[openstack-dev] [openstack-ansible] [os-ansible-deployment] Kilo -> Liberty Upgrade Problems
ian.cordasco at RACKSPACE.COM
Fri Jul 31 15:59:55 UTC 2015
On 7/31/15, 07:40, "Jesse Pretorius" <jesse.pretorius at gmail.com> wrote:
>I'm adding openstack-operators too as this is a discussion that I think
>it would be useful to have their input for.
I've removed them from the CC since I don't think we're supposed to
>So what would the resulting version be? Would the python wheel be
>2016.x.x or would the file simply be named that so that we're sitting
>with this workaround for only one cycle and future cycles can revert to
>the previous process?
So, I'm not proposing that yaprt be updated to forcibly add epochs or
anything else. What yaprt will generate is exactly what upstream
specifies. For example, glance would be version 11.0.0, nova would be
Giving a more concrete example (which I should have done in the original
If we're upgrading Glance in the containers, we'll be upgrading from
glance==2015.1.0 (obviously not exactly that, but for the sake of this
example bear with me)
And we'll use the version that yaprt reports to do
# pip install glance==11.0.0
So the repositories that we build can have both 2015.1.0 and 11.0.0 in it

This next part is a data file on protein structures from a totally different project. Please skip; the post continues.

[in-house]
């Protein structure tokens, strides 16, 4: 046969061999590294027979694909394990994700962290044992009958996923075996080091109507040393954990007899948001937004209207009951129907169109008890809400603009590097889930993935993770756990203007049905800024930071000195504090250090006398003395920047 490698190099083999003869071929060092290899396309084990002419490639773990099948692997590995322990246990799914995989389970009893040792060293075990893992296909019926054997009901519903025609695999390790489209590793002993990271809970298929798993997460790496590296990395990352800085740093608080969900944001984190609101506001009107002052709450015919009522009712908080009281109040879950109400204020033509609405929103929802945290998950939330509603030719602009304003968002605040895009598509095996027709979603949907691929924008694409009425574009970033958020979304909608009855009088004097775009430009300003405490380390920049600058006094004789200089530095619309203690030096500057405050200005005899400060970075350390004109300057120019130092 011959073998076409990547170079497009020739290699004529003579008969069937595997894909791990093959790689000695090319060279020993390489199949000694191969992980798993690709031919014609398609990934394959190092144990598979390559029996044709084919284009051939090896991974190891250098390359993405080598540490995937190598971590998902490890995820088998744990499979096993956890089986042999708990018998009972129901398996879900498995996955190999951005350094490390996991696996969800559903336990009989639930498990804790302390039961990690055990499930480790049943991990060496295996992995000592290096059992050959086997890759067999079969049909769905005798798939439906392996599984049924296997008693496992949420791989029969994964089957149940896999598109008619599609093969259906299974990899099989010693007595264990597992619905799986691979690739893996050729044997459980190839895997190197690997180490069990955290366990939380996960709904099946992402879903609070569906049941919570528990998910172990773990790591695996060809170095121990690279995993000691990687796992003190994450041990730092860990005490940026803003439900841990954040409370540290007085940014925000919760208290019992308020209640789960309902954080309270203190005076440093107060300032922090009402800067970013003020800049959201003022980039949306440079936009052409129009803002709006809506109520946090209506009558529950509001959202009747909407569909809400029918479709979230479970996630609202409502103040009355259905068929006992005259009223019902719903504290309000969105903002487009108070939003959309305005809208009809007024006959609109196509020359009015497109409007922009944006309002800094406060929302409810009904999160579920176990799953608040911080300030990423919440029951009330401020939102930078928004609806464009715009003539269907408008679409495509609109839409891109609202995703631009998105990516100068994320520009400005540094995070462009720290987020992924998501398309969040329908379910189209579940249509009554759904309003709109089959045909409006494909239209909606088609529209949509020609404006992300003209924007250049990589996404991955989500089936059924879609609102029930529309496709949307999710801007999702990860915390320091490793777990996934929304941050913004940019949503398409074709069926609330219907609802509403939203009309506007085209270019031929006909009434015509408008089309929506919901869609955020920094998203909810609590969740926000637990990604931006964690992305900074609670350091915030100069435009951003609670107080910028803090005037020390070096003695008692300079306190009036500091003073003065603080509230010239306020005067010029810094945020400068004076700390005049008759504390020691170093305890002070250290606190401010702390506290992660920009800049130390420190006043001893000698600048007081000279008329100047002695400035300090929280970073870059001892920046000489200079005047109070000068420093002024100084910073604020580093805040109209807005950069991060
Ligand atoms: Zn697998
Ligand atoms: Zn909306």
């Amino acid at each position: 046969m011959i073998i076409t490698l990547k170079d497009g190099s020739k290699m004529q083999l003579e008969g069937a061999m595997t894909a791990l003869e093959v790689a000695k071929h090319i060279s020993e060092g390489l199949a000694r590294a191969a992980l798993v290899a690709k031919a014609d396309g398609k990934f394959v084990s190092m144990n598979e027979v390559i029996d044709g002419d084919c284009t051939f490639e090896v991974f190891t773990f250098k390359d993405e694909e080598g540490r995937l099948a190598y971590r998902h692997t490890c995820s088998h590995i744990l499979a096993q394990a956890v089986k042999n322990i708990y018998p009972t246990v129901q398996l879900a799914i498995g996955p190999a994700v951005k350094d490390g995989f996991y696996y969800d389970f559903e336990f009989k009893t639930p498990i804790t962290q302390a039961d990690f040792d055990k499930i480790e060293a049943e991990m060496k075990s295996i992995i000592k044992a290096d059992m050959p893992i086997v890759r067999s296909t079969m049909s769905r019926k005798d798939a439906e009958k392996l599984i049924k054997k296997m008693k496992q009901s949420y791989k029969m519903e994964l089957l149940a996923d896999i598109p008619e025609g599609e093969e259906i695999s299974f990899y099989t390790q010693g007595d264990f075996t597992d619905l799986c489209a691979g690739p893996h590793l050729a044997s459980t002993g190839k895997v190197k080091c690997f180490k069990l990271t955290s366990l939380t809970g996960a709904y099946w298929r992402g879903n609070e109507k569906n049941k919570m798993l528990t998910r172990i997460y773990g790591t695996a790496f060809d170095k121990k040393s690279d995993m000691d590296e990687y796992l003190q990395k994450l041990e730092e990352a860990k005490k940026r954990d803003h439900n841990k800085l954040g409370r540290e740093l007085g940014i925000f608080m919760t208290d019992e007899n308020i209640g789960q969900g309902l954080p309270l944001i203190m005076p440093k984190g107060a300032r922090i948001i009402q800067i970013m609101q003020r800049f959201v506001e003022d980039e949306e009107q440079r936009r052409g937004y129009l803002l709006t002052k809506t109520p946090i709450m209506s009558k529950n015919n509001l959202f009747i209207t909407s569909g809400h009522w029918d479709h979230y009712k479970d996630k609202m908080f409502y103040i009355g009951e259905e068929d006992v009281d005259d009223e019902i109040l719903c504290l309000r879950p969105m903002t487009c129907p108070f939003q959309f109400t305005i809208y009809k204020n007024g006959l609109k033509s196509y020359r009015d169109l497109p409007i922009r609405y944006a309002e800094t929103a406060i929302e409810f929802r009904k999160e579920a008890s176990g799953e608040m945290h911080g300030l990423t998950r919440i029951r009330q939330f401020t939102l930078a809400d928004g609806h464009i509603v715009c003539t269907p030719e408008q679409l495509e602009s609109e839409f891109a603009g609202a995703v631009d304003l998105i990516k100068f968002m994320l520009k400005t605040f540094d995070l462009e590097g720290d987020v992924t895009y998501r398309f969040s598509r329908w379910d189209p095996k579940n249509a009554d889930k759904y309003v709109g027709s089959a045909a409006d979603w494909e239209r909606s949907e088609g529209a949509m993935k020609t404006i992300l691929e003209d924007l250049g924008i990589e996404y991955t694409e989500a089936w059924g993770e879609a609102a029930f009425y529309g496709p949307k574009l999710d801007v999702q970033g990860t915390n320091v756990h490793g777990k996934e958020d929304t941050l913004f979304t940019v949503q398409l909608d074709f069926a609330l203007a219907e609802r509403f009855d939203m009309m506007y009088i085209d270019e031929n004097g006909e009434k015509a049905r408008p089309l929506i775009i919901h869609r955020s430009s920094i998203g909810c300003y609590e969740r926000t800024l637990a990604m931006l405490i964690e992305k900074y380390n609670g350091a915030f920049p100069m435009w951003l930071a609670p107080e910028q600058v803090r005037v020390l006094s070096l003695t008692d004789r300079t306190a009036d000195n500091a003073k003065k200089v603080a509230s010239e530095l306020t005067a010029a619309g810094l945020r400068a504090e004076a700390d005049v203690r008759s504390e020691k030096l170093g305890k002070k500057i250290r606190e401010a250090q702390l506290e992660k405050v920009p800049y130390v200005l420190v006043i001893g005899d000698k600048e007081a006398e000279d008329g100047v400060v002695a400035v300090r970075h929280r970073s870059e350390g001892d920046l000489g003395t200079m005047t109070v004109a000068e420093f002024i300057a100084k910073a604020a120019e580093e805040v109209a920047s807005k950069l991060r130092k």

and pip will always install 11.0.0.
This allows for
1. In-place upgrades
4. Side-stepping upstream refusing to use epochs
>This is not a fun problem to have to solve, but it seems a reasonable
>solution. Whatever we do I'd prefer to see it as a solution that we only
>have to carry for one cycle so that all versioning matches upstream from
>then on. If that's not possible then
> some sort of epoch-style workaround like this may just be something we
>have to live with.
Yeah, this could be held onto for a single cycle, certainly, but it is
really just good practice at this point given the volatility we should be
expecting from upstream versioning at this point. If we're going to go
back and forth between versioning schemes without epochs because they're
ugly, we may as well simply always pin the version we're installing in
containers. It has the same effect as we previously had by building local
repositories and always installing the latest (which was always the
version we most recently built). This means that we meed to read the yaprt
report (which is JSON and will be trivial) and incorporate its information
into our service-specific roles. It should be as low impact as I can
imagine an upgrade-specific change like this being.
Does that make sense?
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